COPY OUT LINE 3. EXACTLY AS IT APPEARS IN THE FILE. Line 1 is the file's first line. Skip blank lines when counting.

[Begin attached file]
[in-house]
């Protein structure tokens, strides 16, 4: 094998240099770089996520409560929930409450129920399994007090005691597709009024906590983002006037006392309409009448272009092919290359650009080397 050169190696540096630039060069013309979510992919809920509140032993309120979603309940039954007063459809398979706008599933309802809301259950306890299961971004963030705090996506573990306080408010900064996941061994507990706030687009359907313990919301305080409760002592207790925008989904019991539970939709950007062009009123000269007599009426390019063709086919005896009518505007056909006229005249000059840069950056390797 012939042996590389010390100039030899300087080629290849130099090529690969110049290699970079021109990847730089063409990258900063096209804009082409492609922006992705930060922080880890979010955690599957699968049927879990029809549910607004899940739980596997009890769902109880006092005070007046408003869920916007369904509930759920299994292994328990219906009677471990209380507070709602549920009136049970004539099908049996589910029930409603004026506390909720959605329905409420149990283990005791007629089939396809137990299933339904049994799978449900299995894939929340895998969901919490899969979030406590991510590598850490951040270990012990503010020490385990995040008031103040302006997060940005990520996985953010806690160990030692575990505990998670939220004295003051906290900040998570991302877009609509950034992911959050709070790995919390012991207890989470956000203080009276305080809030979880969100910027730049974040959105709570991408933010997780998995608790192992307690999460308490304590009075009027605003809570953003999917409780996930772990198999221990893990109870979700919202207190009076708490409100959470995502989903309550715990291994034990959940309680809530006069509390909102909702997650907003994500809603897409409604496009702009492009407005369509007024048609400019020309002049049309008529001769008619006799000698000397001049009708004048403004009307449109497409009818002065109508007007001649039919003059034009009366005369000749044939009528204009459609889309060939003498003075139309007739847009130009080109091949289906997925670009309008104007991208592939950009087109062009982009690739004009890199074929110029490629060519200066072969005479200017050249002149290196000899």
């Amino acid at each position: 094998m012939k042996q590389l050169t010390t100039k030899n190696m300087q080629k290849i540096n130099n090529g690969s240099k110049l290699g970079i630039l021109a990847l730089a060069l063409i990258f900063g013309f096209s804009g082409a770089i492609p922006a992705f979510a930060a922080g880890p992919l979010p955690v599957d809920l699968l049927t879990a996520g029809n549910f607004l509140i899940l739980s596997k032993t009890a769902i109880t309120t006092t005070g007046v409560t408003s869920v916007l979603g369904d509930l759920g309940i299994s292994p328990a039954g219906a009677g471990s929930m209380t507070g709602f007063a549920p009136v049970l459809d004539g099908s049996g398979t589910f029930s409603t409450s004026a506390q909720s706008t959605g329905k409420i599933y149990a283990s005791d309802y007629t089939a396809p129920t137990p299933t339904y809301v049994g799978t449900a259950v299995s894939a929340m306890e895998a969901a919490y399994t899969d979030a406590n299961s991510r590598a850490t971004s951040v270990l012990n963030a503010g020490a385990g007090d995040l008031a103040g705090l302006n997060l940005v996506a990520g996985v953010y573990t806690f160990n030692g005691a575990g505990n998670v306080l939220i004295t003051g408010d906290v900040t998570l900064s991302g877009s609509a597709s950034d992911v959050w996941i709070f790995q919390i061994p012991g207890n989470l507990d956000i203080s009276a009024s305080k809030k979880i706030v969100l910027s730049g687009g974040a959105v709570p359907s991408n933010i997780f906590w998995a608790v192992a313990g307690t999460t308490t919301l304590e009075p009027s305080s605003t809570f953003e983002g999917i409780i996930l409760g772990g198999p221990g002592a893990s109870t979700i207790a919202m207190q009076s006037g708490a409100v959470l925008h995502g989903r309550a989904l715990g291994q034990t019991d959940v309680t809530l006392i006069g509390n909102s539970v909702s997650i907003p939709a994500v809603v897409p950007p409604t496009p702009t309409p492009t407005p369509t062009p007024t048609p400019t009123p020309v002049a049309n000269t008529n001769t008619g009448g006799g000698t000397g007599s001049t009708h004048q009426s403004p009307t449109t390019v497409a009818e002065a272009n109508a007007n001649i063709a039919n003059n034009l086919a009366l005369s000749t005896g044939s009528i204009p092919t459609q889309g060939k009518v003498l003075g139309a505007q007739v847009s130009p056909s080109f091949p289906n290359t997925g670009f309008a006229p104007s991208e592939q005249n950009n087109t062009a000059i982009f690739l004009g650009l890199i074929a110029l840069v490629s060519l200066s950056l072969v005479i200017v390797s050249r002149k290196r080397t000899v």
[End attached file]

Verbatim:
């Amino acid at each position: 094998m012939k042996q590389l050169t010390t100039k030899n190696m300087q080629k290849i540096n130099n090529g690969s240099k110049l290699g970079i630039l021109a990847l730089a060069l063409i990258f900063g013309f096209s804009g082409a770089i492609p922006a992705f979510a930060a922080g880890p992919l979010p955690v599957d809920l699968l049927t879990a996520g029809n549910f607004l509140i899940l739980s596997k032993t009890a769902i109880t309120t006092t005070g007046v409560t408003s869920v916007l979603g369904d509930l759920g309940i299994s292994p328990a039954g219906a009677g471990s929930m209380t507070g709602f007063a549920p009136v049970l459809d004539g099908s049996g398979t589910f029930s409603t409450s004026a506390q909720s706008t959605g329905k409420i599933y149990a283990s005791d309802y007629t089939a396809p129920t137990p299933t339904y809301v049994g799978t449900a259950v299995s894939a929340m306890e895998a969901a919490y399994t899969d979030a406590n299961s991510r590598a850490t971004s951040v270990l012990n963030a503010g020490a385990g007090d995040l008031a103040g705090l302006n997060l940005v996506a990520g996985v953010y573990t806690f160990n030692g005691a575990g505990n998670v306080l939220i004295t003051g408010d906290v900040t998570l900064s991302g877009s609509a597709s950034d992911v959050w996941i709070f790995q919390i061994p012991g207890n989470l507990d956000i203080s009276a009024s305080k809030k979880i706030v969100l910027s730049g687009g974040a959105v709570p359907s991408n933010i997780f906590w998995a608790v192992a313990g307690t999460t308490t919301l304590e009075p009027s305080s605003t809570f953003e983002g999917i409780i996930l409760g772990g198999p221990g002592a893990s109870t979700i207790a919202m207190q009076s006037g708490a409100v959470l925008h995502g989903r309550a989904l715990g291994q034990t019991d959940v309680t809530l006392i006069g509390n909102s539970v909702s997650i907003p939709a994500v809603v897409p950007p409604t496009p702009t309409p492009t407005p369509t062009p007024t048609p400019t009123p020309v002049a049309n000269t008529n001769t008619g009448g006799g000698t000397g007599s001049t009708h004048q009426s403004p009307t449109t390019v497409a009818e002065a272009n109508a007007n001649i063709a039919n003059n034009l086919a009366l005369s000749t005896g044939s009528i204009p092919t459609q889309g060939k009518v003498l003075g139309a505007q007739v847009s130009p056909s080109f091949p289906n290359t997925g670009f309008a006229p104007s991208e592939q005249n950009n087109t062009a000059i982009f690739l004009g650009l890199i074929a110029l840069v490629s060519l200066s950056l072969v005479i200017v390797s050249r002149k290196r080397t000899v």